The phenomenon of British rugby and its rising stars

More women than ever before are challenging the oval ball game's hard-drinking, macho image
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The Independent Online

Rugby, traditionally described as a game for hooligans played by gentlemen, is increasingly being taken up by women.

Female participation in the game has soared, and is expected to increase further as a result of the sport gaining Olympic recognition for 2016.

There are now more than 200,000 women and girls playing in teams around the world, with the number of girls' rugby clubs in England alone tripling in the past six years, from 87 in 2003 to 274 in 2009. The number of women over 18 playing regularly in England has gone up from 4,124 to 5,019 in the past two years, and the number of girls has risen from 5,961 to 7,925 in the same period.

Next year England will host the Women's Rugby World Cup for the first time. Unlike the men's team, which is ranked a paltry seventh, the English women are second in the world, with three Six Nations wins under their belt and a good chance of making the top spot by the end of the season.

In another first, next month will see the women's team walk out on Twickenham's hallowed turf against New Zealand shortly after the men's international. Experts believe the women's match is likely to be the more interesting of the two fixtures, with England attempting to oust the Kiwis as world number one.

Rosie Williams, the managing director of the Rugby Football Union for Women (RFUW), said: "We're going into a really exciting time for the women's game. When I began the job in 2002 there were hardly any girls playing – now it's everywhere. There's been a really significant increase in women's rugby players, but the most dramatic rise has been in the numbers of school-age girls playing. Having the World Cup in England and live on television next year will make it even bigger."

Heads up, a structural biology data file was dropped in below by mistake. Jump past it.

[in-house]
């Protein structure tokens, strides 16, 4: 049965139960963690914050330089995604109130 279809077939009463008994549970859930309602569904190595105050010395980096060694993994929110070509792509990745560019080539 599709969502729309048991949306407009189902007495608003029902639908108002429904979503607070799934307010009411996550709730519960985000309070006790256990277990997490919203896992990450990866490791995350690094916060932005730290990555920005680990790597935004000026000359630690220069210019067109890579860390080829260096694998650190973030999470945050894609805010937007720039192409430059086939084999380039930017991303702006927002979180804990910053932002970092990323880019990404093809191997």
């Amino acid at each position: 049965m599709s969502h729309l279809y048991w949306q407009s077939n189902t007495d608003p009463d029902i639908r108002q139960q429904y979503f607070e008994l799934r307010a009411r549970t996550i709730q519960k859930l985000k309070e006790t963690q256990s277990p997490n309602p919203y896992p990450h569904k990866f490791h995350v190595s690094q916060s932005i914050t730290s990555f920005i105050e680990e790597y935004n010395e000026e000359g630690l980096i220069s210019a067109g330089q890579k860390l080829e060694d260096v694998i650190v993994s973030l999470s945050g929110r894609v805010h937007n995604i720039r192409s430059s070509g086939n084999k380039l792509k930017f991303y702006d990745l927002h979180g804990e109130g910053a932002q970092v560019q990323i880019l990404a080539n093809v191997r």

Despite the game's testosterone-fuelled image, women are finally being taken seriously, she argues. "Like cricket or soccer, the game has been dominated by men. Just because it's a contact sport, that doesn't mean it has to be butch; there has been a cultural change."

A website devoted to international women's rugby, ScrumQueens.com, has generated widespread interest since its debut two weeks ago. Its editor, Alison Donnelly, believes the game's recent success is due to its accessibility. "It's a great sport for girls to take up because it's really inclusive. Girls might be the wrong size or shape for other sports, but with rugby you need to be different sizes for different positions, so it's fine if you're tall or short, or even a bit overweight."

Emily Butler, 16, who plays for Beaconsfield Belles, says the club has seen a rapid boost in numbers. "My brothers played when I was little and I always wanted to try. Last year we had 15 players and now we've got around 35."

Charlotte Barras, 27, the England winger, says the women's game has changed immeasurably since she started.

"It wasn't until university that I got to play properly. Now there are community development officers who are delivering rugby to girls around the country and the grass-roots has improved dramatically.

"I think people are surprised when they see us play now, they're shocked by how physical the game is and how athletic we are."

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